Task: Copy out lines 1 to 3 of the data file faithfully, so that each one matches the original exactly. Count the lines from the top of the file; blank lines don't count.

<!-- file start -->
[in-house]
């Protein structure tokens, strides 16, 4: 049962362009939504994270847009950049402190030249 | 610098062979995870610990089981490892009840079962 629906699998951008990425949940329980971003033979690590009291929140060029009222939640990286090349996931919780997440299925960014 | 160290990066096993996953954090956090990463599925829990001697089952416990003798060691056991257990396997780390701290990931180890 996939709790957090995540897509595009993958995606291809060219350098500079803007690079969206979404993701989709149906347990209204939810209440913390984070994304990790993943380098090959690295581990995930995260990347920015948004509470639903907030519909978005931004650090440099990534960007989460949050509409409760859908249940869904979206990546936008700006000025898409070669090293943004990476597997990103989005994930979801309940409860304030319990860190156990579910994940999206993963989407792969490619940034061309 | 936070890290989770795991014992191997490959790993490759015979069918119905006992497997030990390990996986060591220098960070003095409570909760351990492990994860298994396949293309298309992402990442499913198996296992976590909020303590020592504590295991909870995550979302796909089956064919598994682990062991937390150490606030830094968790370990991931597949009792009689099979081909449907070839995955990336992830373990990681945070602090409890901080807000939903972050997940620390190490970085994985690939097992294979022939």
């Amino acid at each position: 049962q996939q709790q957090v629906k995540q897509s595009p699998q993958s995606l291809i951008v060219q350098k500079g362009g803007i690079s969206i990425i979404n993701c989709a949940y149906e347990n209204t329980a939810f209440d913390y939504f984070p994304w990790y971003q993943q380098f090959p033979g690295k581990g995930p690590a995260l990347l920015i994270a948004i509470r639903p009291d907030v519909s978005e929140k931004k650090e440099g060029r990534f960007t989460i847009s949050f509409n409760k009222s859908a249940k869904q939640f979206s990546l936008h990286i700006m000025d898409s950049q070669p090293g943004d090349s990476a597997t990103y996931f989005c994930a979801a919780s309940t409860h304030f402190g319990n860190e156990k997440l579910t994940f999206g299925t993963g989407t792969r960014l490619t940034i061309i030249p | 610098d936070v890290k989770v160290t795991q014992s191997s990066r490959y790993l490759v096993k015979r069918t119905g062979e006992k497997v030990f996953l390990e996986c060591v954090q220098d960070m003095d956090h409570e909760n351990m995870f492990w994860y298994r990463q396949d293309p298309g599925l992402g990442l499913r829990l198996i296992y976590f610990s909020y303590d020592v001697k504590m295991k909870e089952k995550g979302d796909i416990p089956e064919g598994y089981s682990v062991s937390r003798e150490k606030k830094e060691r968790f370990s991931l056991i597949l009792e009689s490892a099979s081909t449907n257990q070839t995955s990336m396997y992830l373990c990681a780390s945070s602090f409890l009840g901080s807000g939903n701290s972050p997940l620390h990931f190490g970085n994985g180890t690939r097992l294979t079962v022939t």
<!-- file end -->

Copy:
[in-house]
């Protein structure tokens, strides 16, 4: 049962362009939504994270847009950049402190030249 | 610098062979995870610990089981490892009840079962 629906699998951008990425949940329980971003033979690590009291929140060029009222939640990286090349996931919780997440299925960014 | 160290990066096993996953954090956090990463599925829990001697089952416990003798060691056991257990396997780390701290990931180890 996939709790957090995540897509595009993958995606291809060219350098500079803007690079969206979404993701989709149906347990209204939810209440913390984070994304990790993943380098090959690295581990995930995260990347920015948004509470639903907030519909978005931004650090440099990534960007989460949050509409409760859908249940869904979206990546936008700006000025898409070669090293943004990476597997990103989005994930979801309940409860304030319990860190156990579910994940999206993963989407792969490619940034061309 | 936070890290989770795991014992191997490959790993490759015979069918119905006992497997030990390990996986060591220098960070003095409570909760351990492990994860298994396949293309298309992402990442499913198996296992976590909020303590020592504590295991909870995550979302796909089956064919598994682990062991937390150490606030830094968790370990991931597949009792009689099979081909449907070839995955990336992830373990990681945070602090409890901080807000939903972050997940620390190490970085994985690939097992294979022939």
């Amino acid at each position: 049962q996939q709790q957090v629906k995540q897509s595009p699998q993958s995606l291809i951008v060219q350098k500079g362009g803007i690079s969206i990425i979404n993701c989709a949940y149906e347990n209204t329980a939810f209440d913390y939504f984070p994304w990790y971003q993943q380098f090959p033979g690295k581990g995930p690590a995260l990347l920015i994270a948004i509470r639903p009291d907030v519909s978005e929140k931004k650090e440099g060029r990534f960007t989460i847009s949050f509409n409760k009222s859908a249940k869904q939640f979206s990546l936008h990286i700006m000025d898409s950049q070669p090293g943004d090349s990476a597997t990103y996931f989005c994930a979801a919780s309940t409860h304030f402190g319990n860190e156990k997440l579910t994940f999206g299925t993963g989407t792969r960014l490619t940034i061309i030249p | 610098d936070v890290k989770v160290t795991q014992s191997s990066r490959y790993l490759v096993k015979r069918t119905g062979e006992k497997v030990f996953l390990e996986c060591v954090q220098d960070m003095d956090h409570e909760n351990m995870f492990w994860y298994r990463q396949d293309p298309g599925l992402g990442l499913r829990l198996i296992y976590f610990s909020y303590d020592v001697k504590m295991k909870e089952k995550g979302d796909i416990p089956e064919g598994y089981s682990v062991s937390r003798e150490k606030k830094e060691r968790f370990s991931l056991i597949l009792e009689s490892a099979s081909t449907n257990q070839t995955s990336m396997y992830l373990c990681a780390s945070s602090f409890l009840g901080s807000g939903n701290s972050p997940l620390h990931f190490g970085n994985g180890t690939r097992l294979t079962v022939t």